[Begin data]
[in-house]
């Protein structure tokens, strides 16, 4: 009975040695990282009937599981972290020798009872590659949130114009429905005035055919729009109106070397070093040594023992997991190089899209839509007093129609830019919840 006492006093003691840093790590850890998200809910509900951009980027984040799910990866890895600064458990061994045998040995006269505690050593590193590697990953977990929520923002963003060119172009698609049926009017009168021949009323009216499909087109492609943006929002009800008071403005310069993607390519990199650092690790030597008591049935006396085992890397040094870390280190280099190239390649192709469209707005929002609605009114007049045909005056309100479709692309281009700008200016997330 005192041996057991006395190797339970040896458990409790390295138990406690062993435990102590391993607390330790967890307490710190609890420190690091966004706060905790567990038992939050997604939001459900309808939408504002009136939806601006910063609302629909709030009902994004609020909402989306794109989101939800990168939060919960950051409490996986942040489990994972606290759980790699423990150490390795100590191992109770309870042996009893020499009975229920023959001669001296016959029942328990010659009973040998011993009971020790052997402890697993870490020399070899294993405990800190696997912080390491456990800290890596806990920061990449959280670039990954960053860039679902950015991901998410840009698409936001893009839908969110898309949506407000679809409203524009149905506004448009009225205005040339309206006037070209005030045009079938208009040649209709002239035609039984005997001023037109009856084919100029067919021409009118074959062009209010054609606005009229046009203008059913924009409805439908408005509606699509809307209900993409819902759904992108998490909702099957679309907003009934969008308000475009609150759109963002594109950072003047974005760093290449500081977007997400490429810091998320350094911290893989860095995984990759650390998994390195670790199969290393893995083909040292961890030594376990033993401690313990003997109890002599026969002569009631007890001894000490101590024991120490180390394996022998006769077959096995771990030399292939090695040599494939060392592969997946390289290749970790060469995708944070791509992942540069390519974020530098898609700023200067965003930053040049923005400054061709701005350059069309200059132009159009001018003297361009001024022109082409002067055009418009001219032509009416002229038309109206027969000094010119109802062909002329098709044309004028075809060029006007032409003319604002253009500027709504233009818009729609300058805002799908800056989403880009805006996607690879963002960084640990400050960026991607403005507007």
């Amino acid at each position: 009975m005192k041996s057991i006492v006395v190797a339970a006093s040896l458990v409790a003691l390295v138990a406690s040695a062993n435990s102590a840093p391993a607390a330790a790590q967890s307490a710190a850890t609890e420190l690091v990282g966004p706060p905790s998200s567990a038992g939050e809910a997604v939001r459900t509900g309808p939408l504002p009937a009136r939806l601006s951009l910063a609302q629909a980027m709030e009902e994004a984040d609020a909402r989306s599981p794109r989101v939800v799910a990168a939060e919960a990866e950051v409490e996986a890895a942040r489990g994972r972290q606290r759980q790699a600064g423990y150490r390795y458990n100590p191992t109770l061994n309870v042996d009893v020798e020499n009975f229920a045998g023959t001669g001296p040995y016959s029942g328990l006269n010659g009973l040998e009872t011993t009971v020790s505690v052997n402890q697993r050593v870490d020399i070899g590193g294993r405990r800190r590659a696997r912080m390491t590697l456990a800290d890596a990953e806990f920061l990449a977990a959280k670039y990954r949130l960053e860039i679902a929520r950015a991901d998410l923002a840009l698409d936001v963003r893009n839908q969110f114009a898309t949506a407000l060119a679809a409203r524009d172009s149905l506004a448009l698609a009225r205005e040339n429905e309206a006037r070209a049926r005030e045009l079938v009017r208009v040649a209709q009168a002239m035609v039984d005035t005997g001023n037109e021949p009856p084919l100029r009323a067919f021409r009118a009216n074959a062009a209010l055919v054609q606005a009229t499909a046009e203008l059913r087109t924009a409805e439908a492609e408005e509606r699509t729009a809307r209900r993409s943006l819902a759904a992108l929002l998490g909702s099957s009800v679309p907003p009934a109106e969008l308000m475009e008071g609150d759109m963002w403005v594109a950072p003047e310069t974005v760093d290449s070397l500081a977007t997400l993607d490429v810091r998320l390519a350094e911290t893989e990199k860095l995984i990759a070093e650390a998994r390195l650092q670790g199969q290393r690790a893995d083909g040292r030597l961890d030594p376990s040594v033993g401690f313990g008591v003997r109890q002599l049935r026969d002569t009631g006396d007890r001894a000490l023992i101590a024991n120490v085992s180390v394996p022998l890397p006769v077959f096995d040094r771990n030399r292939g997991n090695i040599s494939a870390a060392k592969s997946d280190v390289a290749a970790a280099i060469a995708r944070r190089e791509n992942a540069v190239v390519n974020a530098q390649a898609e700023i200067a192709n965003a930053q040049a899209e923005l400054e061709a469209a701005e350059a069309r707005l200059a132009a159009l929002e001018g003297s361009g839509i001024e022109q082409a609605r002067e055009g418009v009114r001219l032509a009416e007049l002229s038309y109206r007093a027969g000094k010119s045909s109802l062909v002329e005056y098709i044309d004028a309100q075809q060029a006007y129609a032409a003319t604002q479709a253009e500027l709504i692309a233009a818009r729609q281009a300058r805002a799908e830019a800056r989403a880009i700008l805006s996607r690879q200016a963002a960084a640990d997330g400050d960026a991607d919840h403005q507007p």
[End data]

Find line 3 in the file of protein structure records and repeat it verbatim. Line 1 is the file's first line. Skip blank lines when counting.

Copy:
């Amino acid at each position: 009975m005192k041996s057991i006492v006395v190797a339970a006093s040896l458990v409790a003691l390295v138990a406690s040695a062993n435990s102590a840093p391993a607390a330790a790590q967890s307490a710190a850890t609890e420190l690091v990282g966004p706060p905790s998200s567990a038992g939050e809910a997604v939001r459900t509900g309808p939408l504002p009937a009136r939806l601006s951009l910063a609302q629909a980027m709030e009902e994004a984040d609020a909402r989306s599981p794109r989101v939800v799910a990168a939060e919960a990866e950051v409490e996986a890895a942040r489990g994972r972290q606290r759980q790699a600064g423990y150490r390795y458990n100590p191992t109770l061994n309870v042996d009893v020798e020499n009975f229920a045998g023959t001669g001296p040995y016959s029942g328990l006269n010659g009973l040998e009872t011993t009971v020790s505690v052997n402890q697993r050593v870490d020399i070899g590193g294993r405990r800190r590659a696997r912080m390491t590697l456990a800290d890596a990953e806990f920061l990449a977990a959280k670039y990954r949130l960053e860039i679902a929520r950015a991901d998410l923002a840009l698409d936001v963003r893009n839908q969110f114009a898309t949506a407000l060119a679809a409203r524009d172009s149905l506004a448009l698609a009225r205005e040339n429905e309206a006037r070209a049926r005030e045009l079938v009017r208009v040649a209709q009168a002239m035609v039984d005035t005997g001023n037109e021949p009856p084919l100029r009323a067919f021409r009118a009216n074959a062009a209010l055919v054609q606005a009229t499909a046009e203008l059913r087109t924009a409805e439908a492609e408005e509606r699509t729009a809307r209900r993409s943006l819902a759904a992108l929002l998490g909702s099957s009800v679309p907003p009934a109106e969008l308000m475009e008071g609150d759109m963002w403005v594109a950072p003047e310069t974005v760093d290449s070397l500081a977007t997400l993607d490429v810091r998320l390519a350094e911290t893989e990199k860095l995984i990759a070093e650390a998994r390195l650092q670790g199969q290393r690790a893995d083909g040292r030597l961890d030594p376990s040594v033993g401690f313990g008591v003997r109890q002599l049935r026969d002569t009631g006396d007890r001894a000490l023992i101590a024991n120490v085992s180390v394996p022998l890397p006769v077959f096995d040094r771990n030399r292939g997991n090695i040599s494939a870390a060392k592969s997946d280190v390289a290749a970790a280099i060469a995708r944070r190089e791509n992942a540069v190239v390519n974020a530098q390649a898609e700023i200067a192709n965003a930053q040049a899209e923005l400054e061709a469209a701005e350059a069309r707005l200059a132009a159009l929002e001018g003297s361009g839509i001024e022109q082409a609605r002067e055009g418009v009114r001219l032509a009416e007049l002229s038309y109206r007093a027969g000094k010119s045909s109802l062909v002329e005056y098709i044309d004028a309100q075809q060029a006007y129609a032409a003319t604002q479709a253009e500027l709504i692309a233009a818009r729609q281009a300058r805002a799908e830019a800056r989403a880009i700008l805006s996607r690879q200016a963002a960084a640990d997330g400050d960026a991607d919840h403005q507007p």